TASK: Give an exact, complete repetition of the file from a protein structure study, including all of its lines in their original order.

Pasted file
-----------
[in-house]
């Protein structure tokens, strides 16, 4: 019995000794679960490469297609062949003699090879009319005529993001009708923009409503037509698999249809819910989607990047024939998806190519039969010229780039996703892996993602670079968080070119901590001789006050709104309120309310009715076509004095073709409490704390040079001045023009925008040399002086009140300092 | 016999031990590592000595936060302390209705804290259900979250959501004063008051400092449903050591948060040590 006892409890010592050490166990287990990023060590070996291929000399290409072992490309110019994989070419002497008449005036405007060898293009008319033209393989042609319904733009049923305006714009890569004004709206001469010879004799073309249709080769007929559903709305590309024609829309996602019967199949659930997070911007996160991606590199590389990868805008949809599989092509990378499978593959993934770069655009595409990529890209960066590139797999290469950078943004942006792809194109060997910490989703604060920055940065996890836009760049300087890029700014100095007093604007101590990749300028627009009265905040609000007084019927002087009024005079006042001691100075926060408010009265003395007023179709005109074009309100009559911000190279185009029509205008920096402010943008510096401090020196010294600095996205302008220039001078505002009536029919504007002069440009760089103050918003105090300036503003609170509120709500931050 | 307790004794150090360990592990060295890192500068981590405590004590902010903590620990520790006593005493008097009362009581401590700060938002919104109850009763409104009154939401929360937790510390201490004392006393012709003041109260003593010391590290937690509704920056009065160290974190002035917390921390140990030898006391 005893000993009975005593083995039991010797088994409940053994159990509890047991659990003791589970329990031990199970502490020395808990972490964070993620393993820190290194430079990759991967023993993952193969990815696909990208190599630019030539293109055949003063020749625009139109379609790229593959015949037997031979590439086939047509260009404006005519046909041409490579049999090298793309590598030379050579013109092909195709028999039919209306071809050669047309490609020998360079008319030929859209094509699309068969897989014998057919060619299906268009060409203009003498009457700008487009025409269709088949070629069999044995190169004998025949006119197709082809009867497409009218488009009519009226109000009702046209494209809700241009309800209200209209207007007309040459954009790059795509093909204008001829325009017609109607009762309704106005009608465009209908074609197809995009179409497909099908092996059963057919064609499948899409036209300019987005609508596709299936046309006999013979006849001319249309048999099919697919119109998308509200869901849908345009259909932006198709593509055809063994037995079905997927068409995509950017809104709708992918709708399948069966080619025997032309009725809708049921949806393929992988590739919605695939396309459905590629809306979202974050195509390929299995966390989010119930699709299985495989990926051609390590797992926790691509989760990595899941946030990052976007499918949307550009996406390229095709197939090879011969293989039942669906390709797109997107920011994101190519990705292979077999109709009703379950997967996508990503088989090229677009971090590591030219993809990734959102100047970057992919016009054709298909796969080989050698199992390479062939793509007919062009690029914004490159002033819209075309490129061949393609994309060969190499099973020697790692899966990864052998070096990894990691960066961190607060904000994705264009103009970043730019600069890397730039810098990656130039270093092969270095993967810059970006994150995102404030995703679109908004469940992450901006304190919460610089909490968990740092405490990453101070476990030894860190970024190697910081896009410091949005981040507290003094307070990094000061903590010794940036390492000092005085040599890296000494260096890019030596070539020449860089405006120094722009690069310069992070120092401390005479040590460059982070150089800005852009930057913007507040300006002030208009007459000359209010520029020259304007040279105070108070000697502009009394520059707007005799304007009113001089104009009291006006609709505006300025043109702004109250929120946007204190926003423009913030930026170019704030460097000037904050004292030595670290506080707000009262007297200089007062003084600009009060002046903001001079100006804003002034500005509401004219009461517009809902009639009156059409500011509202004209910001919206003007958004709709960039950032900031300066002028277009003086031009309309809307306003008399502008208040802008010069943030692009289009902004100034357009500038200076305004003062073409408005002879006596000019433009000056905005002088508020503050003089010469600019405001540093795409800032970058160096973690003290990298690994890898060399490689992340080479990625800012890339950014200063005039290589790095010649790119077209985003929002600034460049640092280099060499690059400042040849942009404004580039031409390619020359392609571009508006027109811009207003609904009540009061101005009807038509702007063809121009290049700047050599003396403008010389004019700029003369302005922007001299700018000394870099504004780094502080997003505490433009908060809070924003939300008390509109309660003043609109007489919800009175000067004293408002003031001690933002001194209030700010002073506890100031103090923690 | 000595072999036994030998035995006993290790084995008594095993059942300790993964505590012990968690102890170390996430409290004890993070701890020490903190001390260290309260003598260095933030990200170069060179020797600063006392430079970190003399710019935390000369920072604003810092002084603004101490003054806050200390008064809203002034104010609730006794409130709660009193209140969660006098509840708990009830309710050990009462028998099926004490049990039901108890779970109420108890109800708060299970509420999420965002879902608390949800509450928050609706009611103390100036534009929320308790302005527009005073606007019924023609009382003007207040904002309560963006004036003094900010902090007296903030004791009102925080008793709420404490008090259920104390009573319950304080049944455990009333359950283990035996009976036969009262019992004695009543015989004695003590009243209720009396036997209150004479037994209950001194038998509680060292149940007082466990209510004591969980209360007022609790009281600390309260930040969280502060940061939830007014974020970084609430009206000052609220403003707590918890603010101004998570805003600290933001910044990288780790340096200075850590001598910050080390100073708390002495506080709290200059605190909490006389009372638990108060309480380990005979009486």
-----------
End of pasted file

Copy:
[in-house]
């Protein structure tokens, strides 16, 4: 019995000794679960490469297609062949003699090879009319005529993001009708923009409503037509698999249809819910989607990047024939998806190519039969010229780039996703892996993602670079968080070119901590001789006050709104309120309310009715076509004095073709409490704390040079001045023009925008040399002086009140300092 | 016999031990590592000595936060302390209705804290259900979250959501004063008051400092449903050591948060040590 006892409890010592050490166990287990990023060590070996291929000399290409072992490309110019994989070419002497008449005036405007060898293009008319033209393989042609319904733009049923305006714009890569004004709206001469010879004799073309249709080769007929559903709305590309024609829309996602019967199949659930997070911007996160991606590199590389990868805008949809599989092509990378499978593959993934770069655009595409990529890209960066590139797999290469950078943004942006792809194109060997910490989703604060920055940065996890836009760049300087890029700014100095007093604007101590990749300028627009009265905040609000007084019927002087009024005079006042001691100075926060408010009265003395007023179709005109074009309100009559911000190279185009029509205008920096402010943008510096401090020196010294600095996205302008220039001078505002009536029919504007002069440009760089103050918003105090300036503003609170509120709500931050 | 307790004794150090360990592990060295890192500068981590405590004590902010903590620990520790006593005493008097009362009581401590700060938002919104109850009763409104009154939401929360937790510390201490004392006393012709003041109260003593010391590290937690509704920056009065160290974190002035917390921390140990030898006391 005893000993009975005593083995039991010797088994409940053994159990509890047991659990003791589970329990031990199970502490020395808990972490964070993620393993820190290194430079990759991967023993993952193969990815696909990208190599630019030539293109055949003063020749625009139109379609790229593959015949037997031979590439086939047509260009404006005519046909041409490579049999090298793309590598030379050579013109092909195709028999039919209306071809050669047309490609020998360079008319030929859209094509699309068969897989014998057919060619299906268009060409203009003498009457700008487009025409269709088949070629069999044995190169004998025949006119197709082809009867497409009218488009009519009226109000009702046209494209809700241009309800209200209209207007007309040459954009790059795509093909204008001829325009017609109607009762309704106005009608465009209908074609197809995009179409497909099908092996059963057919064609499948899409036209300019987005609508596709299936046309006999013979006849001319249309048999099919697919119109998308509200869901849908345009259909932006198709593509055809063994037995079905997927068409995509950017809104709708992918709708399948069966080619025997032309009725809708049921949806393929992988590739919605695939396309459905590629809306979202974050195509390929299995966390989010119930699709299985495989990926051609390590797992926790691509989760990595899941946030990052976007499918949307550009996406390229095709197939090879011969293989039942669906390709797109997107920011994101190519990705292979077999109709009703379950997967996508990503088989090229677009971090590591030219993809990734959102100047970057992919016009054709298909796969080989050698199992390479062939793509007919062009690029914004490159002033819209075309490129061949393609994309060969190499099973020697790692899966990864052998070096990894990691960066961190607060904000994705264009103009970043730019600069890397730039810098990656130039270093092969270095993967810059970006994150995102404030995703679109908004469940992450901006304190919460610089909490968990740092405490990453101070476990030894860190970024190697910081896009410091949005981040507290003094307070990094000061903590010794940036390492000092005085040599890296000494260096890019030596070539020449860089405006120094722009690069310069992070120092401390005479040590460059982070150089800005852009930057913007507040300006002030208009007459000359209010520029020259304007040279105070108070000697502009009394520059707007005799304007009113001089104009009291006006609709505006300025043109702004109250929120946007204190926003423009913030930026170019704030460097000037904050004292030595670290506080707000009262007297200089007062003084600009009060002046903001001079100006804003002034500005509401004219009461517009809902009639009156059409500011509202004209910001919206003007958004709709960039950032900031300066002028277009003086031009309309809307306003008399502008208040802008010069943030692009289009902004100034357009500038200076305004003062073409408005002879006596000019433009000056905005002088508020503050003089010469600019405001540093795409800032970058160096973690003290990298690994890898060399490689992340080479990625800012890339950014200063005039290589790095010649790119077209985003929002600034460049640092280099060499690059400042040849942009404004580039031409390619020359392609571009508006027109811009207003609904009540009061101005009807038509702007063809121009290049700047050599003396403008010389004019700029003369302005922007001299700018000394870099504004780094502080997003505490433009908060809070924003939300008390509109309660003043609109007489919800009175000067004293408002003031001690933002001194209030700010002073506890100031103090923690 | 000595072999036994030998035995006993290790084995008594095993059942300790993964505590012990968690102890170390996430409290004890993070701890020490903190001390260290309260003598260095933030990200170069060179020797600063006392430079970190003399710019935390000369920072604003810092002084603004101490003054806050200390008064809203002034104010609730006794409130709660009193209140969660006098509840708990009830309710050990009462028998099926004490049990039901108890779970109420108890109800708060299970509420999420965002879902608390949800509450928050609706009611103390100036534009929320308790302005527009005073606007019924023609009382003007207040904002309560963006004036003094900010902090007296903030004791009102925080008793709420404490008090259920104390009573319950304080049944455990009333359950283990035996009976036969009262019992004695009543015989004695003590009243209720009396036997209150004479037994209950001194038998509680060292149940007082466990209510004591969980209360007022609790009281600390309260930040969280502060940061939830007014974020970084609430009206000052609220403003707590918890603010101004998570805003600290933001910044990288780790340096200075850590001598910050080390100073708390002495506080709290200059605190909490006389009372638990108060309480380990005979009486």